After colonizing six continents and setting up scientific outposts on the seventh, Earth’s major invasive species sent some of its members into orbit. Not long after starting to use its opposable thumbs to cultivate grain, the species built rockets capable of landing individuals on Earth’s moon and delivering its members regularly to a series of low orbit scientific test labs.
The species now has its sights on Mars, which it has not visited yet in person but has landed several probes on. These probes are collecting data necessary to facilitate colonization, such as looking for evidence of readily available water. The invasive species also is looking at the asteroid belt as a source of minerals needed for further expansion.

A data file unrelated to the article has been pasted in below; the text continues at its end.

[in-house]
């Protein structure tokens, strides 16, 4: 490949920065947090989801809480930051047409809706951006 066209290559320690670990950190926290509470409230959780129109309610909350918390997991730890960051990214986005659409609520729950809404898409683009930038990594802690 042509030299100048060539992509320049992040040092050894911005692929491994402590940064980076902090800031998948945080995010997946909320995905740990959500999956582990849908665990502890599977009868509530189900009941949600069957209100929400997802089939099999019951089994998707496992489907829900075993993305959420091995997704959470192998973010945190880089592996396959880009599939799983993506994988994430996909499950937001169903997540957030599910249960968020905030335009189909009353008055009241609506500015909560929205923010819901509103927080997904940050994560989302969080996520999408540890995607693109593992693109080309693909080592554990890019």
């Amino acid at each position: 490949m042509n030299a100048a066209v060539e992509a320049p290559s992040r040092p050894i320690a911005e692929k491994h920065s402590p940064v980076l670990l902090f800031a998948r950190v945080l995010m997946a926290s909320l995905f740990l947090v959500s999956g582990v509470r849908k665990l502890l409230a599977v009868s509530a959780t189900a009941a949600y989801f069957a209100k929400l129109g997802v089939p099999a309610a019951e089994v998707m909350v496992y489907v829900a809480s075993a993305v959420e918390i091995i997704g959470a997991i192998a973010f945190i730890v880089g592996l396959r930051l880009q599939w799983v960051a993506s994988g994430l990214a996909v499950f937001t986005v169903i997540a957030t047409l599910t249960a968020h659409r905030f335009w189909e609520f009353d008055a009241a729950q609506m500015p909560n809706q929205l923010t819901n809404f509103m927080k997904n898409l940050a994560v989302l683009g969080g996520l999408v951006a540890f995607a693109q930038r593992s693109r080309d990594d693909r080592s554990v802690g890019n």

Known for long term thinking, the invasive species has set up laboratories on Earth to develop advanced propulsion technologies to make space travel faster, thereby facilitating a full-blown invasion of the solar system. Pressure is building for such an outward migration from the planet as the invasive species’ population reaches seven billion, a number challenging the planet’s food, water, and energy resources.